The national pavilions in the Gardens of the Biennale during the 2018 architecture event (Ansa/Andrea Merola)

Venice: Francis’ 'attempt' at the Biennale

'Making peace' and reconciling with the contemporary art world. A path that the Holy See took more than fifty years ago with Paul VI, and which will take Pope Francis to the Lagoon on April 26.
Luca Fiore

The Venice Biennale is probably the most important event in the world of contemporary art. Artists, critics, gallery owners, museum and foundation directors, sector journalists: everyone stops and looks at what is happening in the city of Saint Mark, as happens for cinema and music with Oscars or the Grammys. Those who exhibit in Venice are in the spotlight. It is not just about visibility or success, the Biennale is a kind of seismograph of contemporaneity. Those who visit the main exhibition and the national pavilions do so because, deep down, they want to understand how artists interpret and experience the present. The Pope is no exception. His visit to the Lagoon on April 28 will above all be a sign of curiosity, but also of his desire to be present where things happen, moving towards people, without waiting for people to come to him. It is a visit that is, in itself, the manifesto of a cultural position.

Francis will travel to the Serenissima city and will take part in the event; he will be the first Pope in history to do so, visiting the pavilion of the Holy See, which will be set up in the women's prison on the Giudecca. The pavilion promoted by Cardinal José Tolentino de Mendonça, Prefect of the Dicastery for Culture and Education, is one of the 88 national participations that will coexist with the great main exhibition by Brazilian curator Adriano Pedrosa, entitled "Stranieri Ovunque - Foreigners Everywhere", which will be held, as happens every two years, in the spaces of the Gardens of the Biennale and in those of the Corderie dell'Arsenale. The national participations are called upon to choose one or more artists who are considered to represent what is happening in the individual country.

The participation of the Holy See, as is evident, is anomalous: it carries the legacy of the greatest art patron in the history of mankind, but not a single artist lives within its territory. This is the fifth time the Vatican has been present at the Biennale. The first was in 2013, at the insistence of Cardinal Gianfranco Ravasi, then President of the Pontifical Council for Culture, then in 2015. In 2018 and 2023, however, the Vatican was represented at the Architecture Biennale. This year, Cardinal Tolentino has entrusted the pavilion to two leading curators: Chiara Parisi, director of the Centre Pompidou-Metz, and Bruno Racine, director of Palazzo Grassi - Punta della Dogana. The title of the exhibition will be 'With My Eyes' and, as already said, it will be set up in a symbolic place: the women's prison of the Giudecca. The prison is in fact housed in the buildings of an old convent, created to house 'converted' prostitutes who had become destitute. The artists announced are: Maurizio Cattelan (the world's best-known living Italian artist who likes to be controversial), Bintou Dembélé (dancer and choreographer, pioneer of hip hop dance), Simone Fattal (artist and writer born in Syria and raised in France), Claire Fontaine (art collective formed by James Thornhill and Fulvia Carnevale), Sonia Gomes (Brazilian artist, known for her work with textiles), Corita Kent (legendary Los Angeles artist nun who marked the season of Pop Art), Marco Perego & Zoe Saldana (he is an Italian director, she is Hollywood star), Claire Tabouret (French painter based in Los Angeles). As with the other participants at the Biennale, this will not be a 'liturgical art' exhibition. This is not the meaning of the Vatican’s participation in Venice. But it will be a new opportunity for dialogue, even before the public, with the artists.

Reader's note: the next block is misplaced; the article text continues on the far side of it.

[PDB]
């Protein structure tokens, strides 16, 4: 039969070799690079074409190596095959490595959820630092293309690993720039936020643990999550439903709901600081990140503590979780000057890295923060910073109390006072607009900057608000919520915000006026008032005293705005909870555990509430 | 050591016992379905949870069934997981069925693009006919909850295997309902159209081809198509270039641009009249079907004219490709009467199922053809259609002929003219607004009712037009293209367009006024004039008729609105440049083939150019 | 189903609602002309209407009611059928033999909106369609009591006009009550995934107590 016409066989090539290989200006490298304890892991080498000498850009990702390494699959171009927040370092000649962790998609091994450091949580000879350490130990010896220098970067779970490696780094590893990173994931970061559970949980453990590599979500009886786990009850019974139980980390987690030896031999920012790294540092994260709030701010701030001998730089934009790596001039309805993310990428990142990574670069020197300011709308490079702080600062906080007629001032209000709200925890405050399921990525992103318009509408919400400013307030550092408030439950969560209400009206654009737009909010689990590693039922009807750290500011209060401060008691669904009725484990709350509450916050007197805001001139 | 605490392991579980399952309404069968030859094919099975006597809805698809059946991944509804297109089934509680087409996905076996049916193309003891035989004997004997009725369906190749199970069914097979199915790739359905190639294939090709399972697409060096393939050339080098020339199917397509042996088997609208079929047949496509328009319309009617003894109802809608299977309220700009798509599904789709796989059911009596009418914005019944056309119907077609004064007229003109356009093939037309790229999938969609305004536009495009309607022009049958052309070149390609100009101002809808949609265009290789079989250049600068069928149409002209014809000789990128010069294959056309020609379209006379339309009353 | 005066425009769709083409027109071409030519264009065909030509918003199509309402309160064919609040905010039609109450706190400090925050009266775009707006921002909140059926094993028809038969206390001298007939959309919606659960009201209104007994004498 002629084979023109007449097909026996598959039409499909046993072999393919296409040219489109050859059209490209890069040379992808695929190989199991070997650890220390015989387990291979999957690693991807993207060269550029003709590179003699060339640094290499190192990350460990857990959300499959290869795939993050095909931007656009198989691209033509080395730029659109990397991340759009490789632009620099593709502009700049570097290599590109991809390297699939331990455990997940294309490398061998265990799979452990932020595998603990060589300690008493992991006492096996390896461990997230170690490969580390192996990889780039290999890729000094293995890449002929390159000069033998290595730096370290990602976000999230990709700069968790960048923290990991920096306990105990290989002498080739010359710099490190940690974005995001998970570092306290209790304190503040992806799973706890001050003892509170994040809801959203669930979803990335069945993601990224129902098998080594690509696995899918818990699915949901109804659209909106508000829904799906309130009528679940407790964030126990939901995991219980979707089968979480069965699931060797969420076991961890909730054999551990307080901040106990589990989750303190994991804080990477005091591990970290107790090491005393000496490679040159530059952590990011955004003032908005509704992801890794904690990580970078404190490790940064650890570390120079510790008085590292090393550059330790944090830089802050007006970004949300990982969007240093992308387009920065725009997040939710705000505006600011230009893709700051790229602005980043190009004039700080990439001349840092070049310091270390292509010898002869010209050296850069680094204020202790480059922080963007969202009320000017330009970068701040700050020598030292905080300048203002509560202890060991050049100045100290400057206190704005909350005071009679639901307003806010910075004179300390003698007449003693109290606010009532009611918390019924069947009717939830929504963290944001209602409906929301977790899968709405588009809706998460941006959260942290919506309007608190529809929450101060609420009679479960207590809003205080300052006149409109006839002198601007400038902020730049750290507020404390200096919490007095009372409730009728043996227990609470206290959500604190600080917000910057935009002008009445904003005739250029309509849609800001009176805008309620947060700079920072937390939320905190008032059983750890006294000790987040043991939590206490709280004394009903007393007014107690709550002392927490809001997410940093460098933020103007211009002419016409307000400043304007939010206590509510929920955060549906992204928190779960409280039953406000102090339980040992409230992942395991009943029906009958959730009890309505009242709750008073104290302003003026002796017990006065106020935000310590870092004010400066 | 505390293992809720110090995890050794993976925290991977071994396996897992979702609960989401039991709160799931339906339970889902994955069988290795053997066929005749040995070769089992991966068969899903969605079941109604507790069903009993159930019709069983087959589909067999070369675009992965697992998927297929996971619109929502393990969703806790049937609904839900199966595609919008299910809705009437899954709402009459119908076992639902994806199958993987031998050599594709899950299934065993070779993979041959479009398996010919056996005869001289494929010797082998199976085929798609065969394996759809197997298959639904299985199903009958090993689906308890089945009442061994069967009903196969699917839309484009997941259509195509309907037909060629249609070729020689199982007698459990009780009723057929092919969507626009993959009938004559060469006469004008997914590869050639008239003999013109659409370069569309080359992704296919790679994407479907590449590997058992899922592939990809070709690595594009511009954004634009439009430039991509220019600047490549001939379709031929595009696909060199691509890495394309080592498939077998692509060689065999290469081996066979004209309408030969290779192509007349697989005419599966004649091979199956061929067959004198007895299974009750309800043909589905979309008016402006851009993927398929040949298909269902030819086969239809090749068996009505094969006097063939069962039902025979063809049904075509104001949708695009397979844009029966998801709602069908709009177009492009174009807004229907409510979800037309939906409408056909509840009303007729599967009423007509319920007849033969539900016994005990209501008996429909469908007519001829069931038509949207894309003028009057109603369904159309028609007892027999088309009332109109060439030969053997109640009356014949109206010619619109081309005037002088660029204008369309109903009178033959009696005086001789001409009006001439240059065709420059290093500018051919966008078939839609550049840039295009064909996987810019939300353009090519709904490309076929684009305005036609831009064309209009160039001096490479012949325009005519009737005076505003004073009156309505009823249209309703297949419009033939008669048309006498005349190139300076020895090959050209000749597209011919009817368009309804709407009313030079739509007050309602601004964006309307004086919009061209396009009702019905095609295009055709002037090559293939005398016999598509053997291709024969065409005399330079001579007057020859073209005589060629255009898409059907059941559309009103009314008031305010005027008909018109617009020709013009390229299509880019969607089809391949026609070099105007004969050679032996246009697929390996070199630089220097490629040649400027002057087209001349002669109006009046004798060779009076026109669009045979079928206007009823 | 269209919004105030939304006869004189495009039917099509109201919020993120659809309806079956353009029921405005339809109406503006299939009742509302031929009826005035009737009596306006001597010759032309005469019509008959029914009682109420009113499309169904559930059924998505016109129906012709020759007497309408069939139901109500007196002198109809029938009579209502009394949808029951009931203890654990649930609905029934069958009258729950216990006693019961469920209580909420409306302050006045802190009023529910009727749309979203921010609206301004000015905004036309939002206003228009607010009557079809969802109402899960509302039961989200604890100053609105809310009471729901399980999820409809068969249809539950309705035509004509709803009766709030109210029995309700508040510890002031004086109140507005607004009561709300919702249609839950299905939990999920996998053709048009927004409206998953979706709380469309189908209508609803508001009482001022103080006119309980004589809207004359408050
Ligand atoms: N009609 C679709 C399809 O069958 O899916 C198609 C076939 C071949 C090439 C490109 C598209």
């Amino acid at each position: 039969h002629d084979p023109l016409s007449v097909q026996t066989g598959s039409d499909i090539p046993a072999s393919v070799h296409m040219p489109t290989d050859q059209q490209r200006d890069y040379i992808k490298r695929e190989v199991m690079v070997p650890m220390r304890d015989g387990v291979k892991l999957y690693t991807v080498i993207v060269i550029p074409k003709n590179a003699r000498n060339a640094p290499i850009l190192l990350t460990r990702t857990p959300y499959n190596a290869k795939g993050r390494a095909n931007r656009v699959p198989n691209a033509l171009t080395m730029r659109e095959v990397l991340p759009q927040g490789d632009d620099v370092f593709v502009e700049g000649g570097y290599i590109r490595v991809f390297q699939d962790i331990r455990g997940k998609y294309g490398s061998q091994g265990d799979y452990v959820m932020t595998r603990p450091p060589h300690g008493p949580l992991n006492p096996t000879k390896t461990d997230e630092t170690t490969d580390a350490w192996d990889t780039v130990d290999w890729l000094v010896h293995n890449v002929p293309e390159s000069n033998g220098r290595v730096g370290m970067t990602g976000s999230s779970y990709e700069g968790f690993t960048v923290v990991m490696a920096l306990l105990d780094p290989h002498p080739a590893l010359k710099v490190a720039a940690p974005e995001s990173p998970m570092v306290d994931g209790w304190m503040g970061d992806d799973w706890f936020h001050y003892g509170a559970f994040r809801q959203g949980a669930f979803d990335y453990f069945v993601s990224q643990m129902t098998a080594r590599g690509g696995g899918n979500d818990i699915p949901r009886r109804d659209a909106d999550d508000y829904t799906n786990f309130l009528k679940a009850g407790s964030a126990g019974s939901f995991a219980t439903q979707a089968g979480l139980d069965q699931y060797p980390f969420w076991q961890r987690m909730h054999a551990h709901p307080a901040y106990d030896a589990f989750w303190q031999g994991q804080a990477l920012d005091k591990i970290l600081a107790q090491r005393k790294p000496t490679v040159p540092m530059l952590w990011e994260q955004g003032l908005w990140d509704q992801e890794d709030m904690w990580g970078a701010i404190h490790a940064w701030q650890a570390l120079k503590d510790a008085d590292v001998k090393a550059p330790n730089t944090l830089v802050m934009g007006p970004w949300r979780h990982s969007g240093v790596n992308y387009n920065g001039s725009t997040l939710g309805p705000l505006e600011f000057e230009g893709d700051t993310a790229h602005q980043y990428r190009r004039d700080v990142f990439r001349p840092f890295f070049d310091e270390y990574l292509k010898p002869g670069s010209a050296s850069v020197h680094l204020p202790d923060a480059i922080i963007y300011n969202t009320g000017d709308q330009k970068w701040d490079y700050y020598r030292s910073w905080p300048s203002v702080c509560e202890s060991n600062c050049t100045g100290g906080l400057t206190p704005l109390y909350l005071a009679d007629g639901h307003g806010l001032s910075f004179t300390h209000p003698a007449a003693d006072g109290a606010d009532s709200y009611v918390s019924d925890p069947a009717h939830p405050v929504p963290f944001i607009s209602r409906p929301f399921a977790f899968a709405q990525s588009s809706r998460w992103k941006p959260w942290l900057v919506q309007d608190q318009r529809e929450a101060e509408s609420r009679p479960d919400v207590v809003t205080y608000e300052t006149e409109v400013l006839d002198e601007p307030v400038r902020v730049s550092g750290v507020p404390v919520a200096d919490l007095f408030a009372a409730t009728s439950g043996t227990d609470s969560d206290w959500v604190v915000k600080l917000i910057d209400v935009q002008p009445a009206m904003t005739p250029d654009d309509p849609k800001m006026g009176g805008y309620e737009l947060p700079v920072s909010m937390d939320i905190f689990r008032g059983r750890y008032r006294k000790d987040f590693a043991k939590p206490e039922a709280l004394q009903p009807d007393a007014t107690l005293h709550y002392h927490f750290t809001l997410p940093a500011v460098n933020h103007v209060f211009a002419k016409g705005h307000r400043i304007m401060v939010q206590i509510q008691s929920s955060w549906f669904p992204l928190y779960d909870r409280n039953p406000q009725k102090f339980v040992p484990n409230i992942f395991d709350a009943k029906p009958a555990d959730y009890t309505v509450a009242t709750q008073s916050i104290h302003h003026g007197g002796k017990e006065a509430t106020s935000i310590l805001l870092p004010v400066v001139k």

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The initiative, in fact, is thought of as a stage in the long journey of the Church's rapprochement with the contemporary art world, which began with the unforgettable speech that Paul VI made to artists in 1964: "And therefore your language for our world was docile, yes, but almost bound, faltering, unable to find its free voice. And we have felt, then, the dissatisfaction of this artistic expression. And – we will perform a complete Confiteor this morning, at least here – we treated you even worse. We turned to surrogates, to “oleography”, to works of art of little worth and little value, even though, in our defence, we did not have the means to accomplish great things, beautiful things, new things, things worthy to be admired; and so even we were side-tracked down paths where art and beauty and – which is the worst for us – the worship of God were poorly served. Shall we make peace again? Today? Here? Do we want to be friends again?” It was a new beginning, which also continued with the successive Popes: John Paul II, Benedict XVI and, indeed, Francis. They all sought dialogue with the great artists. A dialogue that could not hark back to a glorious past, but be reborn in the present under the conditions of the present. Without rushing immediately, necessarily, to commission churches, palaces, new altarpieces, but to reactivate a relationship, at least of mutual esteem, hoping that it could become friendship between people.

Like any exhibition, the Holy See pavilion will have to be judged by going to see it, bearing in mind that it is an attempt within a journey. No one can know a priori what this journey will lead to. And rightly so. In the life of the Church we must be ready to welcome and contemplate God's surprises.